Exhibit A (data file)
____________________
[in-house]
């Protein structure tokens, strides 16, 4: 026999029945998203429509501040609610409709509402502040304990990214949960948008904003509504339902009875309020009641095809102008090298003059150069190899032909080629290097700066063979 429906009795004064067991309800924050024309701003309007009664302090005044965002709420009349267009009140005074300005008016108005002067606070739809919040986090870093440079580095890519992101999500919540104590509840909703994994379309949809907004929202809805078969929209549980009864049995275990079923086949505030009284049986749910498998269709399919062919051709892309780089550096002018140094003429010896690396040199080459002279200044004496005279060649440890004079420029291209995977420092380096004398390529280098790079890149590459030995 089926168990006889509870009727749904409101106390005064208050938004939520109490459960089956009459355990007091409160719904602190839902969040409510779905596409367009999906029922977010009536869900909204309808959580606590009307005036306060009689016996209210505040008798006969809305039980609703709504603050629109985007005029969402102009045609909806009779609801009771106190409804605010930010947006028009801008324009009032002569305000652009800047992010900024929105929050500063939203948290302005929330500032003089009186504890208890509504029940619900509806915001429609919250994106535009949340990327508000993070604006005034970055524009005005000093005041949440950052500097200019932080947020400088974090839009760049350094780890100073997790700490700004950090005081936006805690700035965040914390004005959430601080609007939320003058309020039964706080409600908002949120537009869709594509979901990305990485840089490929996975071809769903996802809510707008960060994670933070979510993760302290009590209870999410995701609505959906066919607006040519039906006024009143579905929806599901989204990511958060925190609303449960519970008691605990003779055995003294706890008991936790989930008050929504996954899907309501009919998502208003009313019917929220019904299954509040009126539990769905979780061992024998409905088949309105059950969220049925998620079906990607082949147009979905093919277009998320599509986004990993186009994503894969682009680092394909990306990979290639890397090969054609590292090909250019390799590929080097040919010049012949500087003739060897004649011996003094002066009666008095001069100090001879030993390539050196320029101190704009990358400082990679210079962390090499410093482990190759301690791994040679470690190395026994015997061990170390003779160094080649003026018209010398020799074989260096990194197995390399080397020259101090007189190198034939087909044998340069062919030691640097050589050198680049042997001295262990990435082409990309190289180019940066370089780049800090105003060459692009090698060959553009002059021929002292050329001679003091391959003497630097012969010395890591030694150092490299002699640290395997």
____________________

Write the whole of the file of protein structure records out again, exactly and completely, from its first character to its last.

[in-house]
């Protein structure tokens, strides 16, 4: 026999029945998203429509501040609610409709509402502040304990990214949960948008904003509504339902009875309020009641095809102008090298003059150069190899032909080629290097700066063979 429906009795004064067991309800924050024309701003309007009664302090005044965002709420009349267009009140005074300005008016108005002067606070739809919040986090870093440079580095890519992101999500919540104590509840909703994994379309949809907004929202809805078969929209549980009864049995275990079923086949505030009284049986749910498998269709399919062919051709892309780089550096002018140094003429010896690396040199080459002279200044004496005279060649440890004079420029291209995977420092380096004398390529280098790079890149590459030995 089926168990006889509870009727749904409101106390005064208050938004939520109490459960089956009459355990007091409160719904602190839902969040409510779905596409367009999906029922977010009536869900909204309808959580606590009307005036306060009689016996209210505040008798006969809305039980609703709504603050629109985007005029969402102009045609909806009779609801009771106190409804605010930010947006028009801008324009009032002569305000652009800047992010900024929105929050500063939203948290302005929330500032003089009186504890208890509504029940619900509806915001429609919250994106535009949340990327508000993070604006005034970055524009005005000093005041949440950052500097200019932080947020400088974090839009760049350094780890100073997790700490700004950090005081936006805690700035965040914390004005959430601080609007939320003058309020039964706080409600908002949120537009869709594509979901990305990485840089490929996975071809769903996802809510707008960060994670933070979510993760302290009590209870999410995701609505959906066919607006040519039906006024009143579905929806599901989204990511958060925190609303449960519970008691605990003779055995003294706890008991936790989930008050929504996954899907309501009919998502208003009313019917929220019904299954509040009126539990769905979780061992024998409905088949309105059950969220049925998620079906990607082949147009979905093919277009998320599509986004990993186009994503894969682009680092394909990306990979290639890397090969054609590292090909250019390799590929080097040919010049012949500087003739060897004649011996003094002066009666008095001069100090001879030993390539050196320029101190704009990358400082990679210079962390090499410093482990190759301690791994040679470690190395026994015997061990170390003779160094080649003026018209010398020799074989260096990194197995390399080397020259101090007189190198034939087909044998340069062919030691640097050589050198680049042997001295262990990435082409990309190289180019940066370089780049800090105003060459692009090698060959553009002059021929002292050329001679003091391959003497630097012969010395890591030694150092490299002699640290395997």